- Code LAWS8420
- Unit Value 6 units
- Offered by ANU Law School
- ANU College ANU College of Law
- Course subject Laws
- Areas of interest Law
- Academic career PGRD
- Mary O'Brien
- Mode of delivery In Person
- Co-taught Course
First Semester 2019
See Future Offerings
The course examines the extent to which and how international human rights standards are present in, or affect, Australian law.
The course considers history, philosophy and theories of human rights. It discusses the absence of - and analyses the need for - national human rights legislation in Australia, and reviews where and how human rights are found in Australian law. This involves considering legislative, executive and judicial action in all jurisdictions, ranging from a National Human Rights Action Plan and the powers of the Australian Human Rights Commission, to human rights legislation in the ACT and Victoria and nationwide anti-discrimination laws. Particular attention will be paid to various actors such as NGOs and public interest lawyers.
After a thorough examination of 'domestic' human rights, the course looks at the way Australia engages with the international system of human rights, where its conduct is subjec to scrutiny by UN committees.
The course will focus on the human rights of certain groups of people whose human rights are vulnerable in Australia, and will analyse case studies. The course will feature at least one practical exercise inviting students to engage in human rights action as means of better understanding the material.
Upon successful completion, students will have the knowledge and skills to:1. evaluate how human rights standards are relevant to, and operate in, Australian law;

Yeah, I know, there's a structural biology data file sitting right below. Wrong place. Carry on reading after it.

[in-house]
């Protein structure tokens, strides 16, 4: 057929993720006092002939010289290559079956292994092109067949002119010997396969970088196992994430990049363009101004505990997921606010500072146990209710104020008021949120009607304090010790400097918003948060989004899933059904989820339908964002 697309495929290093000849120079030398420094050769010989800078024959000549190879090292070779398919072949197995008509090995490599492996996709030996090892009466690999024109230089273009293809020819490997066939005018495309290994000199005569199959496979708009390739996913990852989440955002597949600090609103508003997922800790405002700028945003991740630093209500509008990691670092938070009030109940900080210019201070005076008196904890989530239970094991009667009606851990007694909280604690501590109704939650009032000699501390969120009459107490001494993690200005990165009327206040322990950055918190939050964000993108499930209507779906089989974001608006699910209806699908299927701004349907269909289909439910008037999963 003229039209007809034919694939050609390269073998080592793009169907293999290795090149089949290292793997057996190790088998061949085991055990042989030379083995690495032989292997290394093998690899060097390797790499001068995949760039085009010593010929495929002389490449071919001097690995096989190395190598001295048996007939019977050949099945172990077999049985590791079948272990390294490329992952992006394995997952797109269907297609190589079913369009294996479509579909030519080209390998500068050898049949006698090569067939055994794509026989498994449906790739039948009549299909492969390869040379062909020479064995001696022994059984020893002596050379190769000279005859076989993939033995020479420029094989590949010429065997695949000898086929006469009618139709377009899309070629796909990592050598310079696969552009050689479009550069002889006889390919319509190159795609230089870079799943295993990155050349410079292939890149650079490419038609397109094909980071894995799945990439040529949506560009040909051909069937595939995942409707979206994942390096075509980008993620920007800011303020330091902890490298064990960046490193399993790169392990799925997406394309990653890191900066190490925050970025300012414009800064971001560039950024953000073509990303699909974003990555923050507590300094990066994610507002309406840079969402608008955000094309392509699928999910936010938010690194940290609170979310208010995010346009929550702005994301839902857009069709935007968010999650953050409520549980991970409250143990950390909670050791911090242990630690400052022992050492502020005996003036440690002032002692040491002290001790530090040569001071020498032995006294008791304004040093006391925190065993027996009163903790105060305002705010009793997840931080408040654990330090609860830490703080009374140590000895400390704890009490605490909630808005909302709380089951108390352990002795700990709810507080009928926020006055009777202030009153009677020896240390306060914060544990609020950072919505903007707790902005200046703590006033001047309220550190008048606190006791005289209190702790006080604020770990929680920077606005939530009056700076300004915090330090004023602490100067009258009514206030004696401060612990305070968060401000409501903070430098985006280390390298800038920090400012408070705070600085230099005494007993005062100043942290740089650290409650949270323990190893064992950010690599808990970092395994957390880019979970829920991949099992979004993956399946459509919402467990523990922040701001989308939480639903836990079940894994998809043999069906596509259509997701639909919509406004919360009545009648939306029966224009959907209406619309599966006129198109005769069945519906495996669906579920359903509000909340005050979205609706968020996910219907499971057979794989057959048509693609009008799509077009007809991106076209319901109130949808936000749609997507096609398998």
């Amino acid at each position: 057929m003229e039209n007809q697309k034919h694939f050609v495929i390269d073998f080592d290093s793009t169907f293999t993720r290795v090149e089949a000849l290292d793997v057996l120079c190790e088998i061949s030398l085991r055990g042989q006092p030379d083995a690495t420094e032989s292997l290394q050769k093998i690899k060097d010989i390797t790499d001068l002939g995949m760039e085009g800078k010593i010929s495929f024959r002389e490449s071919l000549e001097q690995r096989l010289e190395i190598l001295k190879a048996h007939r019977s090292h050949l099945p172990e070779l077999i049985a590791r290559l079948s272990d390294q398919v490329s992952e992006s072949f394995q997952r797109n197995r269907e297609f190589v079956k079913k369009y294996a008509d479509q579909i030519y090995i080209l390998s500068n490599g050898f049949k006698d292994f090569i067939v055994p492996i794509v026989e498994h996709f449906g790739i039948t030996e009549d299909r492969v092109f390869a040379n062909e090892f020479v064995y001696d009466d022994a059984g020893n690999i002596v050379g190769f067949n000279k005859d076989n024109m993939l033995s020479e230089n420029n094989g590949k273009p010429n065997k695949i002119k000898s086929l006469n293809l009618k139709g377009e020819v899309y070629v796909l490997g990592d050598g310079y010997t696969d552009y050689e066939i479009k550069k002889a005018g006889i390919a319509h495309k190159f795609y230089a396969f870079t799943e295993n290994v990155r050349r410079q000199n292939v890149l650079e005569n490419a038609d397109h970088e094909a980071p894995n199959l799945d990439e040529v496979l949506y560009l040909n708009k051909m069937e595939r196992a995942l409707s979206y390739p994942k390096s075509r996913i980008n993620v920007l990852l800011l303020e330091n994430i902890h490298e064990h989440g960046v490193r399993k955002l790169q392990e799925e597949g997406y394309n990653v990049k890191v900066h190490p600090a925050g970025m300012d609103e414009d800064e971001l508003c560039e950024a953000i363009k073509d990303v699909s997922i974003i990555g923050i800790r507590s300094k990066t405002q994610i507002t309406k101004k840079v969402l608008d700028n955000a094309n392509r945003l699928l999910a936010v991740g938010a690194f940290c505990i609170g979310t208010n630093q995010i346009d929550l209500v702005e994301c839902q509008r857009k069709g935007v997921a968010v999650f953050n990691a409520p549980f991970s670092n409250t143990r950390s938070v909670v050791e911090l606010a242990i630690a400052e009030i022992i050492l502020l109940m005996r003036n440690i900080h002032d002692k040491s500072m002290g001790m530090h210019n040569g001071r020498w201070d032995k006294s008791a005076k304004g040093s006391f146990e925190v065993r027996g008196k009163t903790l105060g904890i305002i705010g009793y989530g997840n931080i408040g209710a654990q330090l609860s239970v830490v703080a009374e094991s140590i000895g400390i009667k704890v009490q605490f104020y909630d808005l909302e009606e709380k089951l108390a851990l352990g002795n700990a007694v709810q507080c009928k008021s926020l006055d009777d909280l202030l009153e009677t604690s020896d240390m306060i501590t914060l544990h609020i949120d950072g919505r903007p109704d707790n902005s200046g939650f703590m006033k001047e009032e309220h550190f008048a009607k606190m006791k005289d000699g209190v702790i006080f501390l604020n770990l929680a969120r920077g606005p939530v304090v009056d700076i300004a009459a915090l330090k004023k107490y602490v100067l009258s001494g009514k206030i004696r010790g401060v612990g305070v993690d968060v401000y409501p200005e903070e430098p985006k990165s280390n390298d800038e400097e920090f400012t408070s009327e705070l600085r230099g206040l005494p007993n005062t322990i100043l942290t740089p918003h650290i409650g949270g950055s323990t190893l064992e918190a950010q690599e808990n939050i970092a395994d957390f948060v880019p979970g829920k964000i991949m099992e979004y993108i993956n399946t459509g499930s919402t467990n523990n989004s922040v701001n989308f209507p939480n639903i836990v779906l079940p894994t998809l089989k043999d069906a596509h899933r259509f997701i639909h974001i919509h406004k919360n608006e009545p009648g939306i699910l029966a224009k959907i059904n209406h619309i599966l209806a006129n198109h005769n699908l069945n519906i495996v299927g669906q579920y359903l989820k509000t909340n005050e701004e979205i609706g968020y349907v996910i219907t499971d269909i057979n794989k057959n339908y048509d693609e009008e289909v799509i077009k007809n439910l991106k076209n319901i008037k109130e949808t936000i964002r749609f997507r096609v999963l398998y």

2. Critically analyse issues and solutions in relation to human rights standards in the specific context of particular groups of people in Australian society; and
3. Undertake research that compares the challenges of working with the law to protect and promote human rights in Australia by constitutional, statutory, common law and/or administrative means.
4. Research and present findings to a variety of audiences and contribute to debates in and around Human Rights Laws
Indicative Assessment50% research project
20% oral presentation
30% written exam
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WorkloadThree contact hours per week. Students are generally expected to devote at least 10 hours overall per week to this course.
Requisite and Incompatibility
Tuition fees are for the academic year indicated at the top of the page.
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- Student Contribution Band:
- Unit value:
- 6 units
If you are an undergraduate student and have been offered a Commonwealth supported place, your fees are set by the Australian Government for each course. At ANU 1 EFTSL is 48 units (normally 8 x 6-unit courses). You can find your student contribution amount for each course at Fees. Where there is a unit range displayed for this course, not all unit options below may be available.
- Domestic fee paying students
- International fee paying students
Offerings, Dates and Class Summary Links
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Class summaries, if available, can be accessed by clicking on the View link for the relevant class number.
|Class number||Class start date||Last day to enrol||Census date||Class end date||Mode Of Delivery||Class Summary|
|4565||25 Feb 2019||04 Mar 2019||31 Mar 2019||31 May 2019||In Person||View|